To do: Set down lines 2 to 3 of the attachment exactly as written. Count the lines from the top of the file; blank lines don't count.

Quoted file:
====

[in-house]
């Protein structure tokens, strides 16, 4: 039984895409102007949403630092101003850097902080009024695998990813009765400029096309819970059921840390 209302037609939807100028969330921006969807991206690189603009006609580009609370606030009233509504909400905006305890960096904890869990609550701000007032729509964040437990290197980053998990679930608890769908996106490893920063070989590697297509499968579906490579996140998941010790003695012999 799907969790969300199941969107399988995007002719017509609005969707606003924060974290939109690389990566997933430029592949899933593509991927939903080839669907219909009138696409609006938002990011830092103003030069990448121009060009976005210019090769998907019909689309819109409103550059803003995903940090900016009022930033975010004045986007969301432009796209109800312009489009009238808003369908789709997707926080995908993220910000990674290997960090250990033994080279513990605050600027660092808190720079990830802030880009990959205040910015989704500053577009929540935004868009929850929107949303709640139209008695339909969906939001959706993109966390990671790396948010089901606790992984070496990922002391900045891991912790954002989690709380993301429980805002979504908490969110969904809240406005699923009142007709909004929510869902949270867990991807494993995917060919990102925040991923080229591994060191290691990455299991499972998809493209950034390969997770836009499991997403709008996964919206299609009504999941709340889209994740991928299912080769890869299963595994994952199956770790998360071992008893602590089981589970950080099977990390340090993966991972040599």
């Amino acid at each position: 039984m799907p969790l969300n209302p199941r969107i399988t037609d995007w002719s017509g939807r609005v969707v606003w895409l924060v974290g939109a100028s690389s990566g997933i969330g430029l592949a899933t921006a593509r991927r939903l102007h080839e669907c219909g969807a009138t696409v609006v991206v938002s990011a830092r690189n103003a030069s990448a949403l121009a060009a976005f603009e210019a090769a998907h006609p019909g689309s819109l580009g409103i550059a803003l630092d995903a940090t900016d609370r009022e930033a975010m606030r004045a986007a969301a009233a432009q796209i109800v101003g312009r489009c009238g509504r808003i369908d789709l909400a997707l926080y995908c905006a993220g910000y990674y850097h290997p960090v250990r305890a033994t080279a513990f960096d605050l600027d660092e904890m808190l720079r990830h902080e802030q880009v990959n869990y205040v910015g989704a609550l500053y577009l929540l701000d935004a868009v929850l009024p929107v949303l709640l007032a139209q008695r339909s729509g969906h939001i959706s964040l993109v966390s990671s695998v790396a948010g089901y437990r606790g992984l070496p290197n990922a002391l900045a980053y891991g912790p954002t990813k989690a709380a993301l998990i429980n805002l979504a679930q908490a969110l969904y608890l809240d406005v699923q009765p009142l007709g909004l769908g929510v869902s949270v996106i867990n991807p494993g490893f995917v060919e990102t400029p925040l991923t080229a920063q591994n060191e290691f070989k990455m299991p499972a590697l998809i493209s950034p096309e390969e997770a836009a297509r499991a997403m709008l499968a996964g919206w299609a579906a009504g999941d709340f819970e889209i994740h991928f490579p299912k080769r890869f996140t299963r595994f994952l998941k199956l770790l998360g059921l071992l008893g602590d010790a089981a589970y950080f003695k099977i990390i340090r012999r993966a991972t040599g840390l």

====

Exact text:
């Protein structure tokens, strides 16, 4: 039984895409102007949403630092101003850097902080009024695998990813009765400029096309819970059921840390 209302037609939807100028969330921006969807991206690189603009006609580009609370606030009233509504909400905006305890960096904890869990609550701000007032729509964040437990290197980053998990679930608890769908996106490893920063070989590697297509499968579906490579996140998941010790003695012999 799907969790969300199941969107399988995007002719017509609005969707606003924060974290939109690389990566997933430029592949899933593509991927939903080839669907219909009138696409609006938002990011830092103003030069990448121009060009976005210019090769998907019909689309819109409103550059803003995903940090900016009022930033975010004045986007969301432009796209109800312009489009009238808003369908789709997707926080995908993220910000990674290997960090250990033994080279513990605050600027660092808190720079990830802030880009990959205040910015989704500053577009929540935004868009929850929107949303709640139209008695339909969906939001959706993109966390990671790396948010089901606790992984070496990922002391900045891991912790954002989690709380993301429980805002979504908490969110969904809240406005699923009142007709909004929510869902949270867990991807494993995917060919990102925040991923080229591994060191290691990455299991499972998809493209950034390969997770836009499991997403709008996964919206299609009504999941709340889209994740991928299912080769890869299963595994994952199956770790998360071992008893602590089981589970950080099977990390340090993966991972040599």
């Amino acid at each position: 039984m799907p969790l969300n209302p199941r969107i399988t037609d995007w002719s017509g939807r609005v969707v606003w895409l924060v974290g939109a100028s690389s990566g997933i969330g430029l592949a899933t921006a593509r991927r939903l102007h080839e669907c219909g969807a009138t696409v609006v991206v938002s990011a830092r690189n103003a030069s990448a949403l121009a060009a976005f603009e210019a090769a998907h006609p019909g689309s819109l580009g409103i550059a803003l630092d995903a940090t900016d609370r009022e930033a975010m606030r004045a986007a969301a009233a432009q796209i109800v101003g312009r489009c009238g509504r808003i369908d789709l909400a997707l926080y995908c905006a993220g910000y990674y850097h290997p960090v250990r305890a033994t080279a513990f960096d605050l600027d660092e904890m808190l720079r990830h902080e802030q880009v990959n869990y205040v910015g989704a609550l500053y577009l929540l701000d935004a868009v929850l009024p929107v949303l709640l007032a139209q008695r339909s729509g969906h939001i959706s964040l993109v966390s990671s695998v790396a948010g089901y437990r606790g992984l070496p290197n990922a002391l900045a980053y891991g912790p954002t990813k989690a709380a993301l998990i429980n805002l979504a679930q908490a969110l969904y608890l809240d406005v699923q009765p009142l007709g909004l769908g929510v869902s949270v996106i867990n991807p494993g490893f995917v060919e990102t400029p925040l991923t080229a920063q591994n060191e290691f070989k990455m299991p499972a590697l998809i493209s950034p096309e390969e997770a836009a297509r499991a997403m709008l499968a996964g919206w299609a579906a009504g999941d709340f819970e889209i994740h991928f490579p299912k080769r890869f996140t299963r595994f994952l998941k199956l770790l998360g059921l071992l008893g602590d010790a089981a589970y950080f003695k099977i990390i340090r012999r993966a991972t040599g840390l």